Lucy did not start hard incubation until after she laid the third egg. Fingers crossed for this great couple. We will be checking on them as hatch approaches which won’t be until mid-June.

Here is the link to their Osprey cam.

The five eyases at the Manchester, New Hampshire scrape had a nice dinner at 18:00. They should almost be set for the night now.

There is a cracking article on the BBC site on Dr Peter Sharpe traveling to the Chanel Islands to save the eaglets.

https://www.bbc.com/travel/article/20160602-a-man-who-saves-eagles-by-helicopter

The balloon story struck a nerve in a few people. ‘B’ writes that every time he goes out on a wilderness backpacking trip – far from other humans – he inevitably finds balloons on the ground. ‘B’ points out that if you drop a deflated balloon on the ground it is littering but if you allow it to float into the sky it is considered ‘fun’. Back down on the ground the balloons cause havoc along with many other things – mesh fruit and vegetable bags along with face masks. Why do humans just feel they can make the planet their garbage bin? I wonder if educating at the elementary level might have a lasting change in the future? Thanks B!

‘S’ sent me a link. The Big island of Hawaii, Oahu, is banning the release of balloons in January 2023 but ‘S’ feels that they should just ban balloons period. Agreed! ‘S’ also notes that two of the Hawaiian islands, Kauai and Oahu, had trouble with wind turbines and the Shearwaters. ‘S’ hopes, like all of us, that more research into location and bird deaths are undertaken before anymore are put into position especially on migratory bird paths. Thanks S!

The eaglets in the Dale Hollow nest are still on the nest. Keisha Howell posted their age as 79 days old today. I had it as 78 (if they hatched on 28 Feb) but, hey – the point is they could fledge anytime.

It was a hard nest to watch at times. I know that each of us is thrilled that there will be two healthy eaglets fledging from this nest near Dale Hollow Lake on the Obey River.

The Barnegat Light Osprey nest is one that is a favourite of many including ‘S’. This Osprey nest is located in Barnegat Light, Long Beach Island, Ocean County, New Jersey. It is 19:00 nest time and there is a big storm – a quick mover – that is going to plow through the area. It should all be over by 20:00. This nest is very exposed – just the way that Ospreys like it! But it can get super windy and rock the nest and the camera making the wind appear worse than it is.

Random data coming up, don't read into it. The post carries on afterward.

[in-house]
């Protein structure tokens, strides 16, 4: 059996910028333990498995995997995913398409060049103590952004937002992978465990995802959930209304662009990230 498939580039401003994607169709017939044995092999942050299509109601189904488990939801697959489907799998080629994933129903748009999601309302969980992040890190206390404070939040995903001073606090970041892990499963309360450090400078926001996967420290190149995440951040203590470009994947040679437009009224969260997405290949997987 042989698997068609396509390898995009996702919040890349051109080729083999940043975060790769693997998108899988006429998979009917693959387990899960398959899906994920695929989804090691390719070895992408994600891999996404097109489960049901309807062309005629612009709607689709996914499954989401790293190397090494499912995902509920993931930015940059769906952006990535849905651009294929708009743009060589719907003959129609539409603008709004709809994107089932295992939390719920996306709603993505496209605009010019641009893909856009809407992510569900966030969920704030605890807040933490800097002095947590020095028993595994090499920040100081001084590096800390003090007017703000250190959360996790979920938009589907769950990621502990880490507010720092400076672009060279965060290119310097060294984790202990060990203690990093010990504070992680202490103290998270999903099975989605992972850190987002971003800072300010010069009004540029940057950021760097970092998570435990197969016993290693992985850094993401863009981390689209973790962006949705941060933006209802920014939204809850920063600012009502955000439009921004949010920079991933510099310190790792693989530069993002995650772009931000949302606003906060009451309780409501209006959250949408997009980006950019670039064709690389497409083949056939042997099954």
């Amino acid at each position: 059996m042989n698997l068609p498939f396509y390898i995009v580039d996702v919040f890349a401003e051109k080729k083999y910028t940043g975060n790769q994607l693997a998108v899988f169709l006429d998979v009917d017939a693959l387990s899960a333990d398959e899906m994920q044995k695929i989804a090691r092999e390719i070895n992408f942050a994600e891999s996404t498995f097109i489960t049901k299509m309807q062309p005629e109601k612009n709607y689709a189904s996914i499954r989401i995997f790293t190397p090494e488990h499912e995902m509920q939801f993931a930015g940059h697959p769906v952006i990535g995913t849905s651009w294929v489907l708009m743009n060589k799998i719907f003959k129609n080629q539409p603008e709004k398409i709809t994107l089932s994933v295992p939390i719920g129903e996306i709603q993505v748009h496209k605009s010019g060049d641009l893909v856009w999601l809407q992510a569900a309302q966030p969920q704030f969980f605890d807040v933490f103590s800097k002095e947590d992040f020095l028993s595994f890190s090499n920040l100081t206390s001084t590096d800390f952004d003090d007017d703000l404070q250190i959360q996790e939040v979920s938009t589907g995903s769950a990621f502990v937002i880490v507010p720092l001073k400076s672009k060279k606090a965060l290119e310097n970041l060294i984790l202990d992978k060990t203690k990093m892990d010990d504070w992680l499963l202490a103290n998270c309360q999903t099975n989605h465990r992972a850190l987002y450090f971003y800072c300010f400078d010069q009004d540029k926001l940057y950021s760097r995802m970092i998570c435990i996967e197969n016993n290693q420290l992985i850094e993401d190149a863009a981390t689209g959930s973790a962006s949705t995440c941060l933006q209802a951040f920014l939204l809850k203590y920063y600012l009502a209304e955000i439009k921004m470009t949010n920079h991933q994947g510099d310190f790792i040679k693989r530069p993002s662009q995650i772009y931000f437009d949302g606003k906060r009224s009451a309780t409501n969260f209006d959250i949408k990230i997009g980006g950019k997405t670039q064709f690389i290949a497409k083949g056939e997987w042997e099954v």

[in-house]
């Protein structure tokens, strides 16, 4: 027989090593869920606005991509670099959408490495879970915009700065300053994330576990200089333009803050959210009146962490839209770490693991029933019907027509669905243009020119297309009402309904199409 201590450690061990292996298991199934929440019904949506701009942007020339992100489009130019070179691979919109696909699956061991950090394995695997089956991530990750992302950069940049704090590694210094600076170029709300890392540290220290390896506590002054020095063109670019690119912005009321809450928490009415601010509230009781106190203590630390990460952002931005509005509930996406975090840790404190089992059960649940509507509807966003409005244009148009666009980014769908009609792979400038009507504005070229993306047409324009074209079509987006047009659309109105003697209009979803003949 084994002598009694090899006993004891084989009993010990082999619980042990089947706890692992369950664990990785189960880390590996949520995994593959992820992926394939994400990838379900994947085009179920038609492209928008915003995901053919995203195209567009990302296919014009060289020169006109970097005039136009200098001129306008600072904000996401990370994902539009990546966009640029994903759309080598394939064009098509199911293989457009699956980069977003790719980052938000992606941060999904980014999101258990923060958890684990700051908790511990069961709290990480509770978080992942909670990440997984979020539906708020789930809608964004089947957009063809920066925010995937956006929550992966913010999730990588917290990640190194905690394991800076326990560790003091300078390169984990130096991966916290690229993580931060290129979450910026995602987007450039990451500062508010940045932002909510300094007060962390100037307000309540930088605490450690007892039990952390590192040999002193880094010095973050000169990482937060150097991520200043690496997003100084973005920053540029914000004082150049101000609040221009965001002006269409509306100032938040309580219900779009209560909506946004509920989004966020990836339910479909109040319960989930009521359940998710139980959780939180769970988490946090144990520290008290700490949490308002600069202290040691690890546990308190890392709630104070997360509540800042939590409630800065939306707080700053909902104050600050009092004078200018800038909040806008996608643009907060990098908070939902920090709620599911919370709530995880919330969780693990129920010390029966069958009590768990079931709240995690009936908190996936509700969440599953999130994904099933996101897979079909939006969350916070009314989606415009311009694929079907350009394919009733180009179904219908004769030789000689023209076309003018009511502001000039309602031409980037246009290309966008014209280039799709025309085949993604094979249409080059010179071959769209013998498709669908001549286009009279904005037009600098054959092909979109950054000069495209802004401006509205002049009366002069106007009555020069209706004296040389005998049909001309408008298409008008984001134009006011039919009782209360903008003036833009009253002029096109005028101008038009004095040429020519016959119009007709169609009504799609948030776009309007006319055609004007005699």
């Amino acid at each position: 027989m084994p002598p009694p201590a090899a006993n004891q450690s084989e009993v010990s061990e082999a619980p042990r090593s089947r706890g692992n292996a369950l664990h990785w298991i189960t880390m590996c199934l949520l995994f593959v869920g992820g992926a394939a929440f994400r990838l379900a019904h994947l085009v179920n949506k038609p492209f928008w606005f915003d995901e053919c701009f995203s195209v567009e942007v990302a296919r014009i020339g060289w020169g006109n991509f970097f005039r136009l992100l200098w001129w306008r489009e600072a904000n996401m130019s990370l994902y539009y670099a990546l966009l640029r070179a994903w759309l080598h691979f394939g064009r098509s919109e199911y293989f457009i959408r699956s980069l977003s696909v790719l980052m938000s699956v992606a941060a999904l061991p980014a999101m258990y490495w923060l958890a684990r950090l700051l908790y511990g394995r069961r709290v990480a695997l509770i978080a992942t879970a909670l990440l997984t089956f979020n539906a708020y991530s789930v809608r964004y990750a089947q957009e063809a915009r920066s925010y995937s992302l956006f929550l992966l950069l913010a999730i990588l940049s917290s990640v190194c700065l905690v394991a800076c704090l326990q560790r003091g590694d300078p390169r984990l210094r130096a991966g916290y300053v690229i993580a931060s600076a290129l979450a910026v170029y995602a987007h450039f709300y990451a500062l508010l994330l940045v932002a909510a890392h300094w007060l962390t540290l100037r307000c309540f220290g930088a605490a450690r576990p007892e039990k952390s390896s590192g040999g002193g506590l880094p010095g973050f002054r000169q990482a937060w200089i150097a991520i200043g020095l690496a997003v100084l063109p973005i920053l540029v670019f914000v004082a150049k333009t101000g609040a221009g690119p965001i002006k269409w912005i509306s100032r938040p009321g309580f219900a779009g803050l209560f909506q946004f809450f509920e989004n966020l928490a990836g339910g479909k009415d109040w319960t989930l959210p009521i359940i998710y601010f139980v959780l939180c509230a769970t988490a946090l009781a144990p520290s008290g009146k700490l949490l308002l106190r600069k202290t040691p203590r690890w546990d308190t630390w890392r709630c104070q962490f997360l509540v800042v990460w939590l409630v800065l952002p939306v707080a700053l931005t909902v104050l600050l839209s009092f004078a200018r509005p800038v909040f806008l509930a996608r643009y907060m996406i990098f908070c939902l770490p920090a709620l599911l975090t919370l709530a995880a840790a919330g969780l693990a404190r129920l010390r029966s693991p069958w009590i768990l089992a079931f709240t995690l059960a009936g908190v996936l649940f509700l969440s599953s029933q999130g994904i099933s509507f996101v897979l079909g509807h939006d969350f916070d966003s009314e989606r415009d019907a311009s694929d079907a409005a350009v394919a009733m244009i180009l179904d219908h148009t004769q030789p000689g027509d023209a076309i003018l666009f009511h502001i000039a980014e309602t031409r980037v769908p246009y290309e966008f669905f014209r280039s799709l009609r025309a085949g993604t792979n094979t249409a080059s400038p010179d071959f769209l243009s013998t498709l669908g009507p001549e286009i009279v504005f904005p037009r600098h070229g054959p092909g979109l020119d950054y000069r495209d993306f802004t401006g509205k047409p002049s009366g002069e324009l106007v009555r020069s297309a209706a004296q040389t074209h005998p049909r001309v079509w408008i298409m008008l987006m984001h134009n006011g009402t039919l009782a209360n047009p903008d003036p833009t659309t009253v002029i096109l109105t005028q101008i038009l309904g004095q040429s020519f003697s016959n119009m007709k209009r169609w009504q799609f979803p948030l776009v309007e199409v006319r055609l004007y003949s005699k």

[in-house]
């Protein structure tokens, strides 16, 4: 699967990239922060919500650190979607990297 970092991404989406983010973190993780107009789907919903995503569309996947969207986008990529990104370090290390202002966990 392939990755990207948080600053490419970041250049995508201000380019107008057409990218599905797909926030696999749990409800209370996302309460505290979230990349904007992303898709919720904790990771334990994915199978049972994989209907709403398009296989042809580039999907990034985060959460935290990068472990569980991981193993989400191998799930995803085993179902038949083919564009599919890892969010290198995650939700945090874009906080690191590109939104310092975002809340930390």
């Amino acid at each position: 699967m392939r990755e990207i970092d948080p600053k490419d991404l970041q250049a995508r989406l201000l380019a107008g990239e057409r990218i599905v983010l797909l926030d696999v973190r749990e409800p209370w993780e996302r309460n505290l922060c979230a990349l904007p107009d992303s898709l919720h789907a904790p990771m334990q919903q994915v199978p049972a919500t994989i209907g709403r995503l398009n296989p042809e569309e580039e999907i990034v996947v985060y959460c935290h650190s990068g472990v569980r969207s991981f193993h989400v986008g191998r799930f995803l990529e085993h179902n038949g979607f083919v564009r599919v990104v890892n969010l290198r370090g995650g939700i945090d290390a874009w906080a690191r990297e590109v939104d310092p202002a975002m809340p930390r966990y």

Duke and Daisy have three eggs on this nest. The last was laid on 27 April. The couple have had good past seasons. They fledged two in 2018, three in each of 2019 and 2020. In 2021, three hatched but only two fledged.

Duke is extremely handsome. He arrived on the nest on the 8th of April this year just like he does every year (he must be related to Iris). Daisy was waiting on her sixteen year old mate even though some younger males had been trying to court her! He quickly brought Daisy a fish and got rid of the youngsters.

Here is the link to their camera.

I want to close with a cute image of Alden trying to brood the two chicks. Like all the others, the two at Cal Falcons have grown too big and do not fit under the adults very well anymore! Alden is helping out in every way that he can. Sweet.

I received my long sleeve shirt with Annie and Grinnell on the front. It is fabulous! If you wanted one but didn’t order, there are still some remaining. Go to the Cal Falcons website: falcons.berkeley.edu I am going to wear mine tomorrow as I put the finishing touches on Little Red’s new condo! Stay tuned.

Thank you so much for being with me this afternoon. We continue to wait for a pip for Richmond and Rosie. I hope that each of you has a lovely, lovely evening and a wonderful morning. See you soon.

Thank you to the following for their streaming cams where I took my screen captures: UFlorida-Gainesville Ospreys, Cornell Bird Lab RTH, Osprey Zone, Peregrine Zone, DHEC, Conservation Wildlife Foundation of NJ, and Cal Falcons.